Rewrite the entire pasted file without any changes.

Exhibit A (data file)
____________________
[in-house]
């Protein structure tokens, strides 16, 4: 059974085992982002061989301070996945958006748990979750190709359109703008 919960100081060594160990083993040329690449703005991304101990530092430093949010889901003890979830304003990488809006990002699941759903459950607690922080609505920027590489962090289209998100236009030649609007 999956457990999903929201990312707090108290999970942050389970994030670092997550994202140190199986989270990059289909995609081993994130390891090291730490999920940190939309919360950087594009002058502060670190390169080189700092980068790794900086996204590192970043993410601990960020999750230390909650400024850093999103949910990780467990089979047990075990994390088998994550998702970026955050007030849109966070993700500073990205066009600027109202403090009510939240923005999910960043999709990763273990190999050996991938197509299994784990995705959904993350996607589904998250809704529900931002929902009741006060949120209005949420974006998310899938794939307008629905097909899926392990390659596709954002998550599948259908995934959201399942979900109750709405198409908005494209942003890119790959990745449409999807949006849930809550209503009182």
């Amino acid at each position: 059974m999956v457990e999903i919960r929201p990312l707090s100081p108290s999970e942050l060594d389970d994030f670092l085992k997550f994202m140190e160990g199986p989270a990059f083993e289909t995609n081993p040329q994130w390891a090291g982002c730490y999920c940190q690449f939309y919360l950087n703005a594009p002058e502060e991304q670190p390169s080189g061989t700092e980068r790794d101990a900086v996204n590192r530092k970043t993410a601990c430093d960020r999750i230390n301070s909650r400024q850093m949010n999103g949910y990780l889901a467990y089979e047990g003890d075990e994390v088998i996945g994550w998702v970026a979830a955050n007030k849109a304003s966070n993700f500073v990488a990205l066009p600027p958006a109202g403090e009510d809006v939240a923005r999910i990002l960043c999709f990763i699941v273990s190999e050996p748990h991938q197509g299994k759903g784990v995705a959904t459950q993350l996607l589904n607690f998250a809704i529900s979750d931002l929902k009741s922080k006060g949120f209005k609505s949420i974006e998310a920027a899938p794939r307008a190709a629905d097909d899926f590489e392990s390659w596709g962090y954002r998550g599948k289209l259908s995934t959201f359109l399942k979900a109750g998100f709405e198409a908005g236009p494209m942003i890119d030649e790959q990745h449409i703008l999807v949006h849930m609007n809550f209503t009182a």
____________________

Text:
[in-house]
């Protein structure tokens, strides 16, 4: 059974085992982002061989301070996945958006748990979750190709359109703008 919960100081060594160990083993040329690449703005991304101990530092430093949010889901003890979830304003990488809006990002699941759903459950607690922080609505920027590489962090289209998100236009030649609007 999956457990999903929201990312707090108290999970942050389970994030670092997550994202140190199986989270990059289909995609081993994130390891090291730490999920940190939309919360950087594009002058502060670190390169080189700092980068790794900086996204590192970043993410601990960020999750230390909650400024850093999103949910990780467990089979047990075990994390088998994550998702970026955050007030849109966070993700500073990205066009600027109202403090009510939240923005999910960043999709990763273990190999050996991938197509299994784990995705959904993350996607589904998250809704529900931002929902009741006060949120209005949420974006998310899938794939307008629905097909899926392990390659596709954002998550599948259908995934959201399942979900109750709405198409908005494209942003890119790959990745449409999807949006849930809550209503009182």
């Amino acid at each position: 059974m999956v457990e999903i919960r929201p990312l707090s100081p108290s999970e942050l060594d389970d994030f670092l085992k997550f994202m140190e160990g199986p989270a990059f083993e289909t995609n081993p040329q994130w390891a090291g982002c730490y999920c940190q690449f939309y919360l950087n703005a594009p002058e502060e991304q670190p390169s080189g061989t700092e980068r790794d101990a900086v996204n590192r530092k970043t993410a601990c430093d960020r999750i230390n301070s909650r400024q850093m949010n999103g949910y990780l889901a467990y089979e047990g003890d075990e994390v088998i996945g994550w998702v970026a979830a955050n007030k849109a304003s966070n993700f500073v990488a990205l066009p600027p958006a109202g403090e009510d809006v939240a923005r999910i990002l960043c999709f990763i699941v273990s190999e050996p748990h991938q197509g299994k759903g784990v995705a959904t459950q993350l996607l589904n607690f998250a809704i529900s979750d931002l929902k009741s922080k006060g949120f209005k609505s949420i974006e998310a920027a899938p794939r307008a190709a629905d097909d899926f590489e392990s390659w596709g962090y954002r998550g599948k289209l259908s995934t959201f359109l399942k979900a109750g998100f709405e198409a908005g236009p494209m942003i890119d030649e790959q990745h449409i703008l999807v949006h849930m609007n809550f209503t009182a």